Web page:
A young man’s quest to keep his hometown’s paper mill from closing turns into an odyssey across a rural upstate New York county.
One man's affliction is another's gift, and Kenny Hopewell's "special gift" is a terrible memory and virtually no sense of direction. Entrusted by a family friend to deliver a plea for help that might keep his hometown mill from closing, Kenny misses his ride and sets out on foot across an isolated rural area between Lake Ontario and the Adirondacks. Along the way he meets and comes to terms with some of the denizens of this lonely landscape—the Casimir family, who survive on the outskirts of the law; Johnny Percy, a Vietnam veteran still defending his family's abandoned homestead; and Gunnar Molshoc, a well-driller and "witcher"—refugees, like him, from the decay of rural America in the 1980s.
Meanwhile, several characters at the local college are struggling to define the college's role in the mill fight and to rescue the soul of higher education. John Harlan is an instructor attempting to write a meaningful dissertation that won't threaten his chances at tenure; Ernest Guppy's notion of himself as a political comic is driving his wife off the deep end; and college president Baxter McAdam and his administrative vice president are locked in a withering campaign to force each other out of power.
The novel's setting, a fictional county in upstate New York, is like a braided rug: smooth on the top, all knots underneath. Chained to a dying farm economy and losing its youth to greener pastures, it's the sort of place where refugees from Brooklyn might live next to Amish farmers, who might live next to Italian millworkers, who might live next to a bigot whose house was once a stop on the Underground Railroad. Like so many rural American communities, it has the feel of a self-inflicted wound, and as Kenny comes to understand, sometimes you have to feel pain just to know you're still alive.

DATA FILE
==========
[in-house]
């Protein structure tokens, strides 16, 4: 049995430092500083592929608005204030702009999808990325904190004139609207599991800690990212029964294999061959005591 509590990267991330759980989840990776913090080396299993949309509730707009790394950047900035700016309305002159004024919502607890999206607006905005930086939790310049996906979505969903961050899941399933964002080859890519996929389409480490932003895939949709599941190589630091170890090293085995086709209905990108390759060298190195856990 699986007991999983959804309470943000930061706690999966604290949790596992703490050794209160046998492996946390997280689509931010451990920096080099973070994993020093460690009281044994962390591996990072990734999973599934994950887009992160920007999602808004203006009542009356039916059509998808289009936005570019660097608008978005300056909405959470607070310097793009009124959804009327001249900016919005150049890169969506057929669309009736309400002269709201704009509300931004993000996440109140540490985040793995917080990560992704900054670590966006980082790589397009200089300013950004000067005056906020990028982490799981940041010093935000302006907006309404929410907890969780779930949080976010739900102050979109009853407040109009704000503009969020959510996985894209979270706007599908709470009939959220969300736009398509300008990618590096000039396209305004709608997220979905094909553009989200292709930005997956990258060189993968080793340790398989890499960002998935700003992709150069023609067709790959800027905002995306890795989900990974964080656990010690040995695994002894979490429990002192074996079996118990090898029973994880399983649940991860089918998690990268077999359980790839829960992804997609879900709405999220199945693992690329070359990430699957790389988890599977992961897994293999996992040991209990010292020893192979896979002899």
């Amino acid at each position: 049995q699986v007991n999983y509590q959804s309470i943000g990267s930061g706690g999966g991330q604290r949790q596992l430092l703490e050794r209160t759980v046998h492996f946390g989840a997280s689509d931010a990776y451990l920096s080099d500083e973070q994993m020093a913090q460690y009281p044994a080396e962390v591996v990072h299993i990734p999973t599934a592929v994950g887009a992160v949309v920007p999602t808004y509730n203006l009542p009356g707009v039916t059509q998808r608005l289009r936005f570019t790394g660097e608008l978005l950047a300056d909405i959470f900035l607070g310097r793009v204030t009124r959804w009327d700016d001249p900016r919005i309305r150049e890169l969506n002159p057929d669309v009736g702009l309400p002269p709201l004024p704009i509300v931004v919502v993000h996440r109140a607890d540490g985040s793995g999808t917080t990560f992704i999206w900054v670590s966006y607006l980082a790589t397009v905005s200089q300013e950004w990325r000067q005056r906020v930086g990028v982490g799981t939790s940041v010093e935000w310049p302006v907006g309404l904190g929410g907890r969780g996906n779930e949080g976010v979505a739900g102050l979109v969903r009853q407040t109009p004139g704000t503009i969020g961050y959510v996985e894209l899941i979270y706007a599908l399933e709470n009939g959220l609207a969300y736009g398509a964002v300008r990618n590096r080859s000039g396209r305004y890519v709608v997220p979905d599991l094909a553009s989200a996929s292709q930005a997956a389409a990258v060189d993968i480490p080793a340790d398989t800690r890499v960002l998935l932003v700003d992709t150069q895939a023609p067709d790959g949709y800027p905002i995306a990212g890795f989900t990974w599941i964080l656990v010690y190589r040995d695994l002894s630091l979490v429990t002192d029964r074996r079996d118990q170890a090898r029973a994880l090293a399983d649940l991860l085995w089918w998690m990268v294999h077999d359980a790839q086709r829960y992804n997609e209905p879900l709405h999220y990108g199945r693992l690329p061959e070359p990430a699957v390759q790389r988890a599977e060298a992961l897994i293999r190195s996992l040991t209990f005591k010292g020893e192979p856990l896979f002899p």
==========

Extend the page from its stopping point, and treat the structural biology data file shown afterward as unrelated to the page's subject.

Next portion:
Ray Petersen teaches political science and history and lives in a lake-locked village in northern New York State. He is the author of Cowkind: A Novel.
"Ray Petersen's The Middle of Everywhere is an intricate and cunningly crafted Odyssey through the troubled small towns of the northeast. It's a keenly observed, taut, often very funny novel, stitched together by the wanderings of a wonderful, impaired Odysseus you won't soon forget. I liked it a lot. " — Thomas Cobb, author of Crazy Heart: A Novel
"Ray Petersen's vested epic, The Middle of Everywhere, does everything well. It is a billion-footed beast in running shoes. Swift, sensitive, and enduring, the novel is breathless in its transparent sustained dream of realistic replication of the blue blue-collar worlds of the steel and diploma mills. Run, run for all your lives!" — Michael Martone, author of Four for a Quarter: Fictions
"In his follow-up to the spectacularly funny and moving Cowkind, Ray Petersen has created another novel set in rural upstate New York that's sure to make readers laugh and cry and wish for a better way to care for each other. The Middle of Everywhere gives us that necessary compass point as we journey across time and space with Kenny in an attempt to save the Alta paper mill. Once again Petersen proves to be a storyteller of unparalleled wisdom and kindness as he helps us find our True North with characters we'll keep dreaming about long after the book's final page. " — Todd Davis, author of The Least of These